Thursday 13 June 2024

Motor Mouth – February 2016

Here is my column from the February edition of The Local Herald and The Clitheroe Local. This month features two Kia’s that, on first glance, look rather similar. However there are some big differences between them. The first is a 1.0-litre turbocharged pro_cee’d GT Line, which has a sporty look and an all-new engine to balance performance and economy. Then at the opposite end of the scale we have the pro_cee’d GT. This is the full-blown, 201PS 1.6-litre turbo. And I rather liked them both.

After what felt like an incredibly short Christmas break, I got straight back into the reviews. The first two, featured here, were a brace of Kia’s. To the untrained eye they look rather similar, and that’s understandable given that they are both pro_cee’d models. They are vastly different in reality however, and so I needed to drive them both to see which is best.

The first to arrive was the GT Line. This is a newly-introduced model and I opted for a newly-introduced engine to go with it; the 1.0-litre turbocharged petrol engine. On paper this looks very good, offering 118PS and 171Nm of torque. It has a 6-speed gearbox to make the most out of that power, hitting 0-62mph in 10.7 seconds and reaching a top speed of 118mph. Importantly this does not feel like a 1.0-litre engine, and I would have to say that despite not offering the performance of a Ford EcoBoost engine, it was certainly good enough to be considered an alternative.

The GT Line gets a sporting look thanks to a full bodykit, two-tone 17-inch wheels, twin-exhaust set up at the rear and a subtle spoiler. The ‘ice-cube’ LED Daytime running lights create a bold stance at the front. On the inside there are some sports seats with contract stitching and cross-stitch pattern. There is plenty of gloss black trim and a dark headlining, to give a sporty feel to the cabin.

The GT Line is fully loaded, including reversing camera, keyless entry and go, satellite navigation, cruise control with speed limiter, dual-zone climate control and DAB digital radio. Yours for £19,720 it’s good value, good fun, and a good buy.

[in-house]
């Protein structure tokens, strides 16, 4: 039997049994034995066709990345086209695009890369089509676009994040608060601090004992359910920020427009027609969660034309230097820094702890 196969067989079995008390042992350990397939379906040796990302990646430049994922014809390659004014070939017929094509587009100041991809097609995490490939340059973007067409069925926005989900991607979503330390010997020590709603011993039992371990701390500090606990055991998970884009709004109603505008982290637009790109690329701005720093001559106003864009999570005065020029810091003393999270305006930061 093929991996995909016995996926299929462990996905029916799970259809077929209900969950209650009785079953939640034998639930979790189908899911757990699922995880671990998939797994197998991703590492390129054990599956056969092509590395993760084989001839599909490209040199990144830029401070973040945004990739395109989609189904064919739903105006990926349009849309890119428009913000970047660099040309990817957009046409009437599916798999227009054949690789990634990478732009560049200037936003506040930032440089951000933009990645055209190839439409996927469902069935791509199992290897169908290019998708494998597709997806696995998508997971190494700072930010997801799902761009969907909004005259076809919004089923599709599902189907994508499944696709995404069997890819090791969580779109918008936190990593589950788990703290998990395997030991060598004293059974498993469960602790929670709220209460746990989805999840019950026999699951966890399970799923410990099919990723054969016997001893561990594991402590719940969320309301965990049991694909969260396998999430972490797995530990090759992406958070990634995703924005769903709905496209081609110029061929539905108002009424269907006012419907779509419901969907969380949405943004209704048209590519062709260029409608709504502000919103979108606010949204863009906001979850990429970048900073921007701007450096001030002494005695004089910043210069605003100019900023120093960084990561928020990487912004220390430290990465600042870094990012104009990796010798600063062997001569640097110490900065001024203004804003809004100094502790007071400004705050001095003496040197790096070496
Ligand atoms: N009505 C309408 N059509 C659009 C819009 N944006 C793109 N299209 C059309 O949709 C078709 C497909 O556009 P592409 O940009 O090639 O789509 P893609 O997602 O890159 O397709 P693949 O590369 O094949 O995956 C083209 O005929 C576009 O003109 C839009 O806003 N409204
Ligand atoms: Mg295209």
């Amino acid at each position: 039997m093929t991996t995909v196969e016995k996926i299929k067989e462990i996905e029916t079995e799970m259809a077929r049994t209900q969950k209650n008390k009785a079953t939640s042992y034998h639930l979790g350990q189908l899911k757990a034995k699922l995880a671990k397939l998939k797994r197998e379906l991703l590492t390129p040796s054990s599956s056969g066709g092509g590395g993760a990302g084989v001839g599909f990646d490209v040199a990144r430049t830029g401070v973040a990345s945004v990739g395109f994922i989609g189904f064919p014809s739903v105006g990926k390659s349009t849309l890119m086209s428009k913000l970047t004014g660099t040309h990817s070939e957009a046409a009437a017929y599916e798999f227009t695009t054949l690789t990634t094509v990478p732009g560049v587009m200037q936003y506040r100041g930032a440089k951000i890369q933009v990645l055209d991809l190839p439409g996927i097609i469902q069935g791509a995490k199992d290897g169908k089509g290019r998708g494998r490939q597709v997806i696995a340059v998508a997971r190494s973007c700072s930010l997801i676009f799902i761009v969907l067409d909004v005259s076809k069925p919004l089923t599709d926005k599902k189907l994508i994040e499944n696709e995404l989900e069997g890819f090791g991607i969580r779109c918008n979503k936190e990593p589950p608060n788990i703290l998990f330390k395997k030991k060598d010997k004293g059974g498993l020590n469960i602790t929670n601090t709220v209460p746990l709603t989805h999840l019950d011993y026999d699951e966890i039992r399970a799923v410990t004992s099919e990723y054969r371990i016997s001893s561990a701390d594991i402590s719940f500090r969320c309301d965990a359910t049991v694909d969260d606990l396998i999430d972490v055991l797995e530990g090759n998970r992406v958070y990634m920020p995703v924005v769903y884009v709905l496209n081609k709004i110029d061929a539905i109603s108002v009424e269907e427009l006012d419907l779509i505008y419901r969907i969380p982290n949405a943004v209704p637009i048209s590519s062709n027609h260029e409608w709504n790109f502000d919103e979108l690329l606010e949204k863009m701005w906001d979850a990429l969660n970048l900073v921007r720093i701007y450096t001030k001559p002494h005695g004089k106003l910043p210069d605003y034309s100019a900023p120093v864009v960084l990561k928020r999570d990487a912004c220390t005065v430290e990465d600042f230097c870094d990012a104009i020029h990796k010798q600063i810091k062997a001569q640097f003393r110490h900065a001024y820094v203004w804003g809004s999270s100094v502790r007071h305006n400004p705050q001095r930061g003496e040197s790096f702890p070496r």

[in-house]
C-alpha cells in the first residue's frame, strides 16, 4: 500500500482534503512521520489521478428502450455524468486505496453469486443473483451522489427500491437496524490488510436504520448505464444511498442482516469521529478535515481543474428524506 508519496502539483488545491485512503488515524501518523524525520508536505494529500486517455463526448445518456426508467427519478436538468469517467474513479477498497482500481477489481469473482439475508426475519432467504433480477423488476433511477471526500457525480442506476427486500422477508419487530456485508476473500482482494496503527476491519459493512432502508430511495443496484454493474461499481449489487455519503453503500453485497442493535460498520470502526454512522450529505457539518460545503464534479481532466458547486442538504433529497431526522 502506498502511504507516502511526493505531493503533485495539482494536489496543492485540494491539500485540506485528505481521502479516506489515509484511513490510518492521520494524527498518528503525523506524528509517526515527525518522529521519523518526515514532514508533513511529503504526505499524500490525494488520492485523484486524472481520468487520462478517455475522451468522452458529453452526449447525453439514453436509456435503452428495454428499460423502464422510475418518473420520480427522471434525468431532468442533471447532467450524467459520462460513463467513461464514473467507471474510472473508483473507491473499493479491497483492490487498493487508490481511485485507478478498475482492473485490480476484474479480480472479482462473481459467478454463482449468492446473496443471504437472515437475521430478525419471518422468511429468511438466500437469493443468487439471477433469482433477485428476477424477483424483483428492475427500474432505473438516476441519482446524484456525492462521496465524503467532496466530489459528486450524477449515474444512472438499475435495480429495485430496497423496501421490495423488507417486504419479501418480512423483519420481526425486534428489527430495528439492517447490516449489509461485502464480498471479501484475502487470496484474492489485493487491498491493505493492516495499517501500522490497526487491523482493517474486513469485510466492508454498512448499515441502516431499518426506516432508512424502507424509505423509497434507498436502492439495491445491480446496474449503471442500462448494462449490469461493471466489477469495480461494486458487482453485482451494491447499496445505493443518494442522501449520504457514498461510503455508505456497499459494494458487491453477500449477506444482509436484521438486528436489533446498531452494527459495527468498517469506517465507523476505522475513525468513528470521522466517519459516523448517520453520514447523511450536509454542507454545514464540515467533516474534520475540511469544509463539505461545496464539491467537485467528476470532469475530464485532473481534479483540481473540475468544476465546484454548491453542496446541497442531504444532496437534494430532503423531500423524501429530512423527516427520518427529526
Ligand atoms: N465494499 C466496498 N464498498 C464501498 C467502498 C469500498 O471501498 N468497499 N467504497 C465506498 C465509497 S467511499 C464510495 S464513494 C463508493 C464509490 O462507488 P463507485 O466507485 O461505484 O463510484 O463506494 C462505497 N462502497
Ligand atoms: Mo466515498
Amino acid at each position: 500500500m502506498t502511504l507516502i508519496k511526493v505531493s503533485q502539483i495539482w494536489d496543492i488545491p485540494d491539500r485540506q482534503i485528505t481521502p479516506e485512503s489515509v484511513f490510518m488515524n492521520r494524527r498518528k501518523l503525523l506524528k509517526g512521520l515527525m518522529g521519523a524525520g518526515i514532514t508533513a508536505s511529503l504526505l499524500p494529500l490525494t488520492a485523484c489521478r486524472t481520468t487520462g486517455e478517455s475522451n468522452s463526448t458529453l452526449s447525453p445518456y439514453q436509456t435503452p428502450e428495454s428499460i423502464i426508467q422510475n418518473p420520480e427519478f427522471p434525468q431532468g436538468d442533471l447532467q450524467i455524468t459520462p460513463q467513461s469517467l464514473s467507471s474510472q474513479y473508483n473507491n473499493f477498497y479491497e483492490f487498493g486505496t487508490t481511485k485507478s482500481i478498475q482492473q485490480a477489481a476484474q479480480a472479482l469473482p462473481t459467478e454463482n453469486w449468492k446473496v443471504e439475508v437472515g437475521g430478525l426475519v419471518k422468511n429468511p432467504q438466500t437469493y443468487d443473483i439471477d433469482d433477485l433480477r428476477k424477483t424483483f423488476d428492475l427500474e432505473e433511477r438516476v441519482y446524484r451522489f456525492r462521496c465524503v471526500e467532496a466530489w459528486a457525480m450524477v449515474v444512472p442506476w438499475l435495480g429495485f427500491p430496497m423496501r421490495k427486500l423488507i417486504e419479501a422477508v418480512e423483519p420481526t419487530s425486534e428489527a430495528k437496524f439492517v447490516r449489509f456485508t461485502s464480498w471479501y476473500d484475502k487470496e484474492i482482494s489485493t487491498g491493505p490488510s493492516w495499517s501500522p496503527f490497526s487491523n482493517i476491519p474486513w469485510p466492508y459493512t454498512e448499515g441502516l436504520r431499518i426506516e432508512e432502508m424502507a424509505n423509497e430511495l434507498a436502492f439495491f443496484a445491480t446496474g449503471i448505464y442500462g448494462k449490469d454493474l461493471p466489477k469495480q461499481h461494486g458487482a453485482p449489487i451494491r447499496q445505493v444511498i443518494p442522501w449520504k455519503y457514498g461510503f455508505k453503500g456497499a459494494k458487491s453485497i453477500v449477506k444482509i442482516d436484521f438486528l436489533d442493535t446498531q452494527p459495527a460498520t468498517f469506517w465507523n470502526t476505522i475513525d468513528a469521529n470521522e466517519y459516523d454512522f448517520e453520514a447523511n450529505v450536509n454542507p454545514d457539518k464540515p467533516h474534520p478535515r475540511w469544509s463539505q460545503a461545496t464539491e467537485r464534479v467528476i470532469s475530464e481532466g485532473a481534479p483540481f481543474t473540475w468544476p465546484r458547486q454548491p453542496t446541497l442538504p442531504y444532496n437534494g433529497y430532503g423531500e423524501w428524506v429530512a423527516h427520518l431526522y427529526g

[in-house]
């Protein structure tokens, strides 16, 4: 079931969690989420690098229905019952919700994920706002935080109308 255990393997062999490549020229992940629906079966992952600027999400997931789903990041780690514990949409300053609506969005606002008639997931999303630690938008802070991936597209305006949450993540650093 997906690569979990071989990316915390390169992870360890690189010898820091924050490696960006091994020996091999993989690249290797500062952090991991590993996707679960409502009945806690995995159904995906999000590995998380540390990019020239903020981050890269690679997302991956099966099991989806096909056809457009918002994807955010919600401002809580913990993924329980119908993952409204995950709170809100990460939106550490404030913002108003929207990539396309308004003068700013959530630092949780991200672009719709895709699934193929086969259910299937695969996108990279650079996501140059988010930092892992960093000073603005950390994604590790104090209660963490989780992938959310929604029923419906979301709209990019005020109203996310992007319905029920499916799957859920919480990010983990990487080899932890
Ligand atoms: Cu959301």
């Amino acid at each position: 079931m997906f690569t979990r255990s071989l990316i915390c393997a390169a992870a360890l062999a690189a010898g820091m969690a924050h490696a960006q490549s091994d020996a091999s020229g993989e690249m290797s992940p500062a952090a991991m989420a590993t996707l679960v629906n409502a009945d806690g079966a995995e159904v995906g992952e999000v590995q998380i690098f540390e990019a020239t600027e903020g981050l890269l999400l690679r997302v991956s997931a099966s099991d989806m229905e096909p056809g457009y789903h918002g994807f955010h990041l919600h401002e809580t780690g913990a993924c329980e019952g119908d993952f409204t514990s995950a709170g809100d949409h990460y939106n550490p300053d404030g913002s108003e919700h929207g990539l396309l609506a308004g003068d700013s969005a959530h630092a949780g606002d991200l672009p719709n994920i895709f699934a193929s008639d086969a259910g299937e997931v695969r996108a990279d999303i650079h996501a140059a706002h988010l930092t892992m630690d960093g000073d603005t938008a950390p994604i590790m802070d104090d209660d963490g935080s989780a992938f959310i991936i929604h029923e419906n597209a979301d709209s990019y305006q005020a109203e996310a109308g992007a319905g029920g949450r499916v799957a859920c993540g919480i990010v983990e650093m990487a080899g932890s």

There is just one thing that might stop you buying one. The pro_cee’d GT. This is the car that inspired the GT Line in its original, full-fat form. And upon collecting my GT Line, Kia were kind enough to drop one off to replace it.

In terms of looks, it’s very similar. The wheels on the GT are much nicer, and you will notice the red strip on the front bumper, especially if your car is finished in Yellow Flame as mine was. Inside you get proper Recaro seats, which are delightfully snug and nice to look at. There’s a new, flat-bottomed steering wheel featuring the GT logo, and you’ll notice a big ‘GT’ button on it. That changes the dials to show a torque and turbo meter, along with a large digital speedo. It also switches on a sound symposer to boost the engine noise in the cabin.

Under the bonnet is a 1.6-litre turbocharged petrol engine dishing out 201PS and 265Nm of torque. It has sportier ratios on its 6-speed gearbox and will go from 0-62mph in 7.3 seconds, and on to a top speed of 143mph. There are faster hatchbacks out there, and the pro_cee’d GT won’t keep up with the likes of a Fiesta ST or Peugeot 208GTi in a straight line, but it has plenty of space and a large boot, because the pro_cee’d is simply a bigger car.

The GT is quiet, comfortable, and very generously equipped. It has all the toys the GT Line has, but with a few extras, such as a heated steering wheel and heated seats. On a motorway there is a noticeable lack of noise, and the smaller hatchbacks don’t have that. There’s. It costs £23,105 plus another £510 for metallic paint, putting it above a top-spec Fiesta ST. Yes, the ST is quicker, and more fun. But the Kia feels more refined, and (almost) more grown up.


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